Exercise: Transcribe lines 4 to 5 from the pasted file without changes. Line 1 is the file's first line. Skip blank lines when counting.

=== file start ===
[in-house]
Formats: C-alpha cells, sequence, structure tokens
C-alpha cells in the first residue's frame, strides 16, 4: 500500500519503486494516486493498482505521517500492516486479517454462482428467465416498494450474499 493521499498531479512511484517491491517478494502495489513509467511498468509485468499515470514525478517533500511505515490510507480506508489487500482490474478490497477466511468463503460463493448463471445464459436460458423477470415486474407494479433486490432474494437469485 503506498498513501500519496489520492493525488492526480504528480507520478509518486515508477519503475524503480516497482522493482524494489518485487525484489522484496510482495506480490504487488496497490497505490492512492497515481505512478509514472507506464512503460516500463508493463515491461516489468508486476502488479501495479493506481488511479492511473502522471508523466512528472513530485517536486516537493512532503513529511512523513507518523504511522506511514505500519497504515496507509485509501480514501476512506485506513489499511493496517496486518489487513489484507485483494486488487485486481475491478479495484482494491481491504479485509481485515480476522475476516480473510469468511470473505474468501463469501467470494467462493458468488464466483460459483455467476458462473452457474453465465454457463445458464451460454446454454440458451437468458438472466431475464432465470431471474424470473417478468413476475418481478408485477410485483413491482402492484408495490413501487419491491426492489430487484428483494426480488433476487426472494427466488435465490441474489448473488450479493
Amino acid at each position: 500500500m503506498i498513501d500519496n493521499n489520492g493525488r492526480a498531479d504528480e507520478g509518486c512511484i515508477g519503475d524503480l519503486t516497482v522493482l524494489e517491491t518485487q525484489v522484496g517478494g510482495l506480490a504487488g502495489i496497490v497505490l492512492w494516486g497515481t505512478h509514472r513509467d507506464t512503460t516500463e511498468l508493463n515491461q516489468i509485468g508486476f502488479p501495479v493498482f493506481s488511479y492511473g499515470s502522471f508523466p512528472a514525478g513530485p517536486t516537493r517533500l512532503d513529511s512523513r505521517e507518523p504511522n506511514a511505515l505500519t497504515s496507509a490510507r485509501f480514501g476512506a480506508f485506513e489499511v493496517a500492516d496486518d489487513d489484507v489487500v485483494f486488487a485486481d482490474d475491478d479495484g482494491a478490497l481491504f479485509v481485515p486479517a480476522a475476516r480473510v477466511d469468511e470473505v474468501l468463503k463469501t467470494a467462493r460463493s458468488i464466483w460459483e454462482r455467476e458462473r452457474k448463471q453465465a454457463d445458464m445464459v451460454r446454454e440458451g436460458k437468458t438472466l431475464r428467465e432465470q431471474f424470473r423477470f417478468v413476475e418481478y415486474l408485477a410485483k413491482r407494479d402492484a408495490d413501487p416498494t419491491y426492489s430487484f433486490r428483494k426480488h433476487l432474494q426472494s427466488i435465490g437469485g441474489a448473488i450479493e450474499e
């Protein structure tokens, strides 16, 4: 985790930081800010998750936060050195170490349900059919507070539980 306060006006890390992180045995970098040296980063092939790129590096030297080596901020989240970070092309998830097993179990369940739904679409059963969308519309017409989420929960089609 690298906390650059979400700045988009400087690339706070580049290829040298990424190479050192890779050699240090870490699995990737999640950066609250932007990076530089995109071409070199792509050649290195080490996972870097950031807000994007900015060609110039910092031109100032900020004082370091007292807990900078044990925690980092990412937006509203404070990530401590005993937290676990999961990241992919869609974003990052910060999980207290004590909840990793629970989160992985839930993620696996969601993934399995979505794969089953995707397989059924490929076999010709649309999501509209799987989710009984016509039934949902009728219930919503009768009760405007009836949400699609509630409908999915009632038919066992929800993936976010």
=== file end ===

Amino acid at each position: 500500500m503506498i498513501d500519496n493521499n489520492g493525488r492526480a498531479d504528480e507520478g509518486c512511484i515508477g519503475d524503480l519503486t516497482v522493482l524494489e517491491t518485487q525484489v522484496g517478494g510482495l506480490a504487488g502495489i496497490v497505490l492512492w494516486g497515481t505512478h509514472r513509467d507506464t512503460t516500463e511498468l508493463n515491461q516489468i509485468g508486476f502488479p501495479v493498482f493506481s488511479y492511473g499515470s502522471f508523466p512528472a514525478g513530485p517536486t516537493r517533500l512532503d513529511s512523513r505521517e507518523p504511522n506511514a511505515l505500519t497504515s496507509a490510507r485509501f480514501g476512506a480506508f485506513e489499511v493496517a500492516d496486518d489487513d489484507v489487500v485483494f486488487a485486481d482490474d475491478d479495484g482494491a478490497l481491504f479485509v481485515p486479517a480476522a475476516r480473510v477466511d469468511e470473505v474468501l468463503k463469501t467470494a467462493r460463493s458468488i464466483w460459483e454462482r455467476e458462473r452457474k448463471q453465465a454457463d445458464m445464459v451460454r446454454e440458451g436460458k437468458t438472466l431475464r428467465e432465470q431471474f424470473r423477470f417478468v413476475e418481478y415486474l408485477a410485483k413491482r407494479d402492484a408495490d413501487p416498494t419491491y426492489s430487484f433486490r428483494k426480488h433476487l432474494q426472494s427466488i435465490g437469485g441474489a448473488i450479493e450474499e
């Protein structure tokens, strides 16, 4: 985790930081800010998750936060050195170490349900059919507070539980 306060006006890390992180045995970098040296980063092939790129590096030297080596901020989240970070092309998830097993179990369940739904679409059963969308519309017409989420929960089609 690298906390650059979400700045988009400087690339706070580049290829040298990424190479050192890779050699240090870490699995990737999640950066609250932007990076530089995109071409070199792509050649290195080490996972870097950031807000994007900015060609110039910092031109100032900020004082370091007292807990900078044990925690980092990412937006509203404070990530401590005993937290676990999961990241992919869609974003990052910060999980207290004590909840990793629970989160992985839930993620696996969601993934399995979505794969089953995707397989059924490929076999010709649309999501509209799987989710009984016509039934949902009728219930919503009768009760405007009836949400699609509630409908999915009632038919066992929800993936976010």